What Underpins Amazon’s Success?
Ashit is a member of The Motley Fool Blog Network -- entries represent the personal opinion of the blogger and are not formally edited.
Amazon.com (NASDAQ: AMZN) recently reported strong growth in quarterly revenue. The increase in revenue is relatively lower than the same quarter previous year, yet the growth was nothing less than impressive, as the company posted $16 billion in revenue during the quarter. I believe the recent jump in revenue is predominantly underpinned by an overall growth in the e-commerce channel. This coupled with a strong initiative by Amazon to promote Kindle in order to grow its merchandise sales further added to the growth.
Amazon recently made it clear that its prime focus going forward is to prop up the cash flows instead of margin expansion. This implies that Amazon will carry on offering steep discounts in order to bolster its sales. It is imperative to point out that Amazon’s web service will allow it to offset its aggressive discount strategy as, it is a highly profitable business, which operates on healthy margins. Below is my rationale on what will underpin Amazon's success going forward.
Rapid expansion in the e-commerce market
According to research offered by Forrester, online retail sales are expected to escalate at a rapid pace and surpass sales from physical stores in the future. In addition, projections offered by Forrester, claim that the U.S. online retail market will stand at $262 billion by the end of this year, which is a 13% growth from the previous year.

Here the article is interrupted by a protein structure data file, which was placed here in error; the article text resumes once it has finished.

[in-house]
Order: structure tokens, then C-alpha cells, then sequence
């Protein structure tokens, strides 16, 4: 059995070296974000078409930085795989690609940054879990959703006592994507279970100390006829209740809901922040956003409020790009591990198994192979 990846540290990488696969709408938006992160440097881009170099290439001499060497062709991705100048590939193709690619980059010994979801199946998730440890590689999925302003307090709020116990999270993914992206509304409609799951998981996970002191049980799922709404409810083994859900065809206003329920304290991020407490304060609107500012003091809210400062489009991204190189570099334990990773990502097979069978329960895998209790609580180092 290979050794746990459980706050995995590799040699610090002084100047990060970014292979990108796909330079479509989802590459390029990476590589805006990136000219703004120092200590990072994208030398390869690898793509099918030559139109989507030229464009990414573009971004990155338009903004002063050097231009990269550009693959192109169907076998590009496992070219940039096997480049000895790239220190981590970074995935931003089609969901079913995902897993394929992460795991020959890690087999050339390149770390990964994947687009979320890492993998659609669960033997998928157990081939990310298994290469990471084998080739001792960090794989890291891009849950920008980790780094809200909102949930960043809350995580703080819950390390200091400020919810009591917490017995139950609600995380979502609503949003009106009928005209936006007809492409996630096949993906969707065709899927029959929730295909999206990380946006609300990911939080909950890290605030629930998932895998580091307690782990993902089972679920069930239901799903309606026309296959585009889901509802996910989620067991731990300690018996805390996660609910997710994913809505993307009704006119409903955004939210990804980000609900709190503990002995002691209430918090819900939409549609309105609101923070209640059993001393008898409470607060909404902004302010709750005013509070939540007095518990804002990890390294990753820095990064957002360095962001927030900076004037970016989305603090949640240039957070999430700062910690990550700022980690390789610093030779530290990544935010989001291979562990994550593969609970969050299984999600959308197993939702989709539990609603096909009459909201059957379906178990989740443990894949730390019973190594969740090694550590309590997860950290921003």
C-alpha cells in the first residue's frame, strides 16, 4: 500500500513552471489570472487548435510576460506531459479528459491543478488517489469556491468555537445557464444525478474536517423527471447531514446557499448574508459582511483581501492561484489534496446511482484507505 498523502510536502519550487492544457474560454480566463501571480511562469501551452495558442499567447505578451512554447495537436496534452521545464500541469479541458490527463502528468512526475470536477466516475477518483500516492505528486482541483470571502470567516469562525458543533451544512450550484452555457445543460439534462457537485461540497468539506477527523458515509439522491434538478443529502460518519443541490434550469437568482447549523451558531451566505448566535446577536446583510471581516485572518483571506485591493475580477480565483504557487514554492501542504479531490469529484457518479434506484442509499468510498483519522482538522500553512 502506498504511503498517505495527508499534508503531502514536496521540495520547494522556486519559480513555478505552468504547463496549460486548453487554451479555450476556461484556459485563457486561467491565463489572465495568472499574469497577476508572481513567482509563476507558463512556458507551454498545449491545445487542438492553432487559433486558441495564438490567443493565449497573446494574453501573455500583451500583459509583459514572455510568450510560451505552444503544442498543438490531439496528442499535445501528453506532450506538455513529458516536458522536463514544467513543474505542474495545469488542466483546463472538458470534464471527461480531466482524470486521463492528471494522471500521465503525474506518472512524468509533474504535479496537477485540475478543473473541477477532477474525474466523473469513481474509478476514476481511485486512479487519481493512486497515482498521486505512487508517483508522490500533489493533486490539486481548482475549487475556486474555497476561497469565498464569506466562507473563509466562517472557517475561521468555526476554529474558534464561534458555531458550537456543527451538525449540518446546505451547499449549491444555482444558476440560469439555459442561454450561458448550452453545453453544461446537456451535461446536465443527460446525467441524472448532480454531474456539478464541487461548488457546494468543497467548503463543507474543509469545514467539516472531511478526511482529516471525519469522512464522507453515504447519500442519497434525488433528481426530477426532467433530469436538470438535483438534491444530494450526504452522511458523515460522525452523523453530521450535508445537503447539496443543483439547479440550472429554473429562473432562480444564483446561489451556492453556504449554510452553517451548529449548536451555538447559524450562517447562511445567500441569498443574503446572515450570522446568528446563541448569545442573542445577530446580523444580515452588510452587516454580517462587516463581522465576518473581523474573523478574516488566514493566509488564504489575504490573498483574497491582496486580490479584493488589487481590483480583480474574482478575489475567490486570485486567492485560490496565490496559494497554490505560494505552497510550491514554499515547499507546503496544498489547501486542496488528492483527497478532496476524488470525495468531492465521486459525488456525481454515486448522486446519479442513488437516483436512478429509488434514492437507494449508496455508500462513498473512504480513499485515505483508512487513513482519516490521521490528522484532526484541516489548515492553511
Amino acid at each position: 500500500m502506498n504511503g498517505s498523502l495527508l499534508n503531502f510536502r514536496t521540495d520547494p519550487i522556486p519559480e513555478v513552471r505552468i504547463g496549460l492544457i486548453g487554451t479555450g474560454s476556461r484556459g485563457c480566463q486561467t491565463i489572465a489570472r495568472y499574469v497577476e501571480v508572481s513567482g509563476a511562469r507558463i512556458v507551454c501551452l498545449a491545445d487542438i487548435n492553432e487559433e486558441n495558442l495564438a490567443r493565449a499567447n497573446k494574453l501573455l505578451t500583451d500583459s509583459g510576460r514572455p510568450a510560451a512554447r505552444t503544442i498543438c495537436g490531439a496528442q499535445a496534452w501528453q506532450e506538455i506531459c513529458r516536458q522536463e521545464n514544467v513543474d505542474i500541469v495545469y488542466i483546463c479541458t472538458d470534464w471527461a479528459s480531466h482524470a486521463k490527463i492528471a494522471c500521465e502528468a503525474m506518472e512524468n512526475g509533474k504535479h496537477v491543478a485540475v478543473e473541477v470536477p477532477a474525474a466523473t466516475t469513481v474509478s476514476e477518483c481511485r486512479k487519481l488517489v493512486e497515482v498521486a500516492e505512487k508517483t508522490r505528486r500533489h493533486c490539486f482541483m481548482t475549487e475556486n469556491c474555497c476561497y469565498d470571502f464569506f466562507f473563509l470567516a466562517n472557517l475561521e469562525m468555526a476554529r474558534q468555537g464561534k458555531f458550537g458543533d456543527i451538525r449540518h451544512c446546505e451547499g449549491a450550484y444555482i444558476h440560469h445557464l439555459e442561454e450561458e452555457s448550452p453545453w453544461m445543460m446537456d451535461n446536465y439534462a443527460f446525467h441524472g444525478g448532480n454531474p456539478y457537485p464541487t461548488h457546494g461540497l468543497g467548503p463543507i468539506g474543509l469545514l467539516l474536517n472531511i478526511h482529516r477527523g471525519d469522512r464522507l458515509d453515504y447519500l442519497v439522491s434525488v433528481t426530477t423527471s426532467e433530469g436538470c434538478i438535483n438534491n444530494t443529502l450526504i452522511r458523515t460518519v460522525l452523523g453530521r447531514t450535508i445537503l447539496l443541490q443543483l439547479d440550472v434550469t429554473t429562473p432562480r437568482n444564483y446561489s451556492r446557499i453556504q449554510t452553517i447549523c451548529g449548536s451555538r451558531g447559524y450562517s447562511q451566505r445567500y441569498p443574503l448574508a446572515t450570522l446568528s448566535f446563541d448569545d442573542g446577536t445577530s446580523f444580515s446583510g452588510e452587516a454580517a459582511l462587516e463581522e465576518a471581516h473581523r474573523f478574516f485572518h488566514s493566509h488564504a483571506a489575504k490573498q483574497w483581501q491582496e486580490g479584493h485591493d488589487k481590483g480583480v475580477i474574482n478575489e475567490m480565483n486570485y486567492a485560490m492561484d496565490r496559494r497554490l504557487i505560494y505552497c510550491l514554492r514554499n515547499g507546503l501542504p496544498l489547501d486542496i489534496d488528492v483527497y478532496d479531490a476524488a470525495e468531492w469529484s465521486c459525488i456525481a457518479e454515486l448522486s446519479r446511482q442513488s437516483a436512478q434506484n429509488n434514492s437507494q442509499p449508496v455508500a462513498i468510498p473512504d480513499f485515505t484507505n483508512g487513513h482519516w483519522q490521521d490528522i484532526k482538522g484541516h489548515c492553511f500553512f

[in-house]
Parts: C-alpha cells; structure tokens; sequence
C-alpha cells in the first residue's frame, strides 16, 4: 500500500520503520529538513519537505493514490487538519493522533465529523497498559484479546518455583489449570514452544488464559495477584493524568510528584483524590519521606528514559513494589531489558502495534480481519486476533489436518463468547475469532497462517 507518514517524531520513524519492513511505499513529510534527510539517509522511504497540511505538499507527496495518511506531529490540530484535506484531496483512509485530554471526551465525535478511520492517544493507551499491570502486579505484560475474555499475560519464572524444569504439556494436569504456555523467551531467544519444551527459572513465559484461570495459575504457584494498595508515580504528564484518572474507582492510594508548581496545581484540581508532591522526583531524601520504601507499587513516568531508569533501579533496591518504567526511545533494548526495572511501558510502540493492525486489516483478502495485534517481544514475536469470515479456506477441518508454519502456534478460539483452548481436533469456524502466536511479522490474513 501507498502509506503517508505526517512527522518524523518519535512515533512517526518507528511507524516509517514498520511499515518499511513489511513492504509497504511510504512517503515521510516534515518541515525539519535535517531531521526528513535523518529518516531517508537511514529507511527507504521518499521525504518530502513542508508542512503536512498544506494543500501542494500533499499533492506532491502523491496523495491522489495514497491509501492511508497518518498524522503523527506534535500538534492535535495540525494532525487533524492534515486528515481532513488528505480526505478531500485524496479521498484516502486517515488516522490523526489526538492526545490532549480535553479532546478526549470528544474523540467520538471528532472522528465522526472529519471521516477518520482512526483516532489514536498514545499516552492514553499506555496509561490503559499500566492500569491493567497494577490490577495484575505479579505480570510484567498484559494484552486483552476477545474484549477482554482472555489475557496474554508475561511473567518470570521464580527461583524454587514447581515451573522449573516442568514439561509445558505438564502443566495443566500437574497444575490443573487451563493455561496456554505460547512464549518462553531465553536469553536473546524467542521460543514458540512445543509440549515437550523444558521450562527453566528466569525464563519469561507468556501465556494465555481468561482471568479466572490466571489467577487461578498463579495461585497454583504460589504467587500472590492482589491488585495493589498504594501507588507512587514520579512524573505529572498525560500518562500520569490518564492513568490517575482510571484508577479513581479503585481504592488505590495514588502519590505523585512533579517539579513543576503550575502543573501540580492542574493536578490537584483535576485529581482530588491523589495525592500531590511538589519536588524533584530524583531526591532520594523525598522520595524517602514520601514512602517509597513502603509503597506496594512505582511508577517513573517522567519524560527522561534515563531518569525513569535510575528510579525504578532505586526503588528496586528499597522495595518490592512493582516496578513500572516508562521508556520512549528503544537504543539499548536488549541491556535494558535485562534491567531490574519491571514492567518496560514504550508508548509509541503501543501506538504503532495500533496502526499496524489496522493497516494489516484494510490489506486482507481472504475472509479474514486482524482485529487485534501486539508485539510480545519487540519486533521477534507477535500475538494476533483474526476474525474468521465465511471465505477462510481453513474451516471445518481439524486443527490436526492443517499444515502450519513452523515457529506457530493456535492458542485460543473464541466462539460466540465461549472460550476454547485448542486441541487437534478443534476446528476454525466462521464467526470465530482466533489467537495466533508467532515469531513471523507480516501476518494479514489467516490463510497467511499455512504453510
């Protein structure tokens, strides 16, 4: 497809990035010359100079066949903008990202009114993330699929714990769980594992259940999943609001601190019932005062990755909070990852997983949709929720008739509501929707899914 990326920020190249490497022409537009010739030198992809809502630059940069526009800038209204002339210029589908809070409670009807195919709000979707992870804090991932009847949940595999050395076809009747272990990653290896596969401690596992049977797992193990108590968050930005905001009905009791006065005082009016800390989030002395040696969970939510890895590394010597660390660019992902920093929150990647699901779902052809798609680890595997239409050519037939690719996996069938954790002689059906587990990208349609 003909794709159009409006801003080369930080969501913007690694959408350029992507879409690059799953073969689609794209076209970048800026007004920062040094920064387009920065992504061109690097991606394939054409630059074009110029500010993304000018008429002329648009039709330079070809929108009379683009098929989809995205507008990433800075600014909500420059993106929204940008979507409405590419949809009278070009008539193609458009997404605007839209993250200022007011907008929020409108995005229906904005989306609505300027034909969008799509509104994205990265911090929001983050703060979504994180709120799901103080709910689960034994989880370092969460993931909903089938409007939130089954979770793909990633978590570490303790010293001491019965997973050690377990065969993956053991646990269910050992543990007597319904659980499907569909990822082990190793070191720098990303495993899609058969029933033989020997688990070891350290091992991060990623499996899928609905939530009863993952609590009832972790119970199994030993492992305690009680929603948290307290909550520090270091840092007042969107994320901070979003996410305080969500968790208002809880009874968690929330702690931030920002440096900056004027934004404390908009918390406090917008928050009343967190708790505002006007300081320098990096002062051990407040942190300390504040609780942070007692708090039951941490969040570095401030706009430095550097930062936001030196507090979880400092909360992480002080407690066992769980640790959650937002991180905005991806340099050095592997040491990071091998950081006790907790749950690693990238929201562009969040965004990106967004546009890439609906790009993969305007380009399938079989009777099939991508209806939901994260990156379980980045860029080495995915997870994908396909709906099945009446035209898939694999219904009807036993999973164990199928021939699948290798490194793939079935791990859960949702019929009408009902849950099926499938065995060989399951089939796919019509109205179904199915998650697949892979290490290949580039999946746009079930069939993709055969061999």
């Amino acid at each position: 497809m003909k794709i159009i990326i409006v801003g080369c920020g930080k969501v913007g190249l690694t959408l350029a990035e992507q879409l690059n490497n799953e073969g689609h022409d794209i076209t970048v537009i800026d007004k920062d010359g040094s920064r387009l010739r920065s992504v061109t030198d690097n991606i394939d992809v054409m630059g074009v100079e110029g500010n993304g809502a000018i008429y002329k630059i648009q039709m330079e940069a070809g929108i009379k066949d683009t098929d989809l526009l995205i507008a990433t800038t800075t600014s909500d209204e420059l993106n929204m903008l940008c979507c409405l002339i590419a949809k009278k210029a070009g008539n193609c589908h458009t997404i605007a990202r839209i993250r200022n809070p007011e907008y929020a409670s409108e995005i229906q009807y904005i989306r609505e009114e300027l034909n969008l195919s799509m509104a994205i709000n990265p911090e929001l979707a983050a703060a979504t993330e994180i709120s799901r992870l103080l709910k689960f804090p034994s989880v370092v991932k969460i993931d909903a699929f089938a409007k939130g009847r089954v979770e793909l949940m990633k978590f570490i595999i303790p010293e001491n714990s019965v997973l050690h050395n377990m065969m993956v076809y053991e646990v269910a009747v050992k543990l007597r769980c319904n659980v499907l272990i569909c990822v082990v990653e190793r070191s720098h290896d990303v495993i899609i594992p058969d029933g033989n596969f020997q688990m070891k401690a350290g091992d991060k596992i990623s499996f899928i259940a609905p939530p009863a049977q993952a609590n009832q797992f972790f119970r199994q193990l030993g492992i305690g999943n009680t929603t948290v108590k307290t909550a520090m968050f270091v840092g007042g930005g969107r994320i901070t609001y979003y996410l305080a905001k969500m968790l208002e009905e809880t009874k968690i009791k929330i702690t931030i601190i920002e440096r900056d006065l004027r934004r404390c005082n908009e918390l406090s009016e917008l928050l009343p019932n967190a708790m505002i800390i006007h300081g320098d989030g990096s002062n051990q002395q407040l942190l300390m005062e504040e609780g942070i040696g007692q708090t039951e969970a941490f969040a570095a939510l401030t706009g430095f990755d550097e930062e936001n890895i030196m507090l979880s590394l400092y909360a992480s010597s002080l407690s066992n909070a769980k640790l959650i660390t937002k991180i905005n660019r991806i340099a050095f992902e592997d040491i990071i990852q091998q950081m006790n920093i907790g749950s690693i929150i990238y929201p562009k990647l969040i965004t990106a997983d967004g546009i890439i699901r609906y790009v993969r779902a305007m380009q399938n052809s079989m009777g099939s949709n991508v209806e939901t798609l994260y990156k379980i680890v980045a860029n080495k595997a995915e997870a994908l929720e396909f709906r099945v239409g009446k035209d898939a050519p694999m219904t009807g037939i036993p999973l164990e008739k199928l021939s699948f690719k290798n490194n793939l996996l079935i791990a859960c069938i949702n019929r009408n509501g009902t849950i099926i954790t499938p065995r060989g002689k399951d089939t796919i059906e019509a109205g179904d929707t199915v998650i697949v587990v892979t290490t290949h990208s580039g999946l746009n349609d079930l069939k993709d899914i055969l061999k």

Presently, online sales only contribute 8% to the overall retail sales in the U.S., nonetheless, future growth is expected to be on an exponential scale with Amazon leading by example. Furthermore, several retailers are now adopting the multi-channel strategy, which will compel traditional retail stores to invest in e-commerce business.
While growth in the U.S. exhibits high potential, international markets promises even more going forward. E-commerce penetration is relatively low in several emerging markets. This coupled with growing popularity of smart devices and increasing broadband penetration presents a huge opportunity for Amazon.
According to a recent research published by eMarketer, business to consumer e-commerce sales in the Asia- Pacific region grew by 33% to reach $332 billion during 2012. This figure is expected to exceed $430 billion by the end of 2013, marking 30% growth from the previous year.
Increase in Kindle shipments can bolster internet traffic
The increasing popularity of Android-based devices can facilitate Amazon in publicizing and promoting its Kindle Fire range of tablets. Such Internet-enabled devices can aid the company in securing higher online traffic, as the platform makes a gradual shift from computer desktops to smart devices.
During 2012, Amazon launched a new range of Kindle devices with features very similar to Apple’s iPad. Since 2009, approximately 200 million tablets have been shipped on a global scale. It must be noted, another $1 billion are estimated to be shipped by 2018. The ABI Research firm after performing deep and detailed research estimated that approximately 22% U.S. based tablet users spend $50 or more per month and 9% spend in excess of $100 per month on virtual goods. This enables us to conclude that spending levels of tablet users is relatively higher than Smartphone users.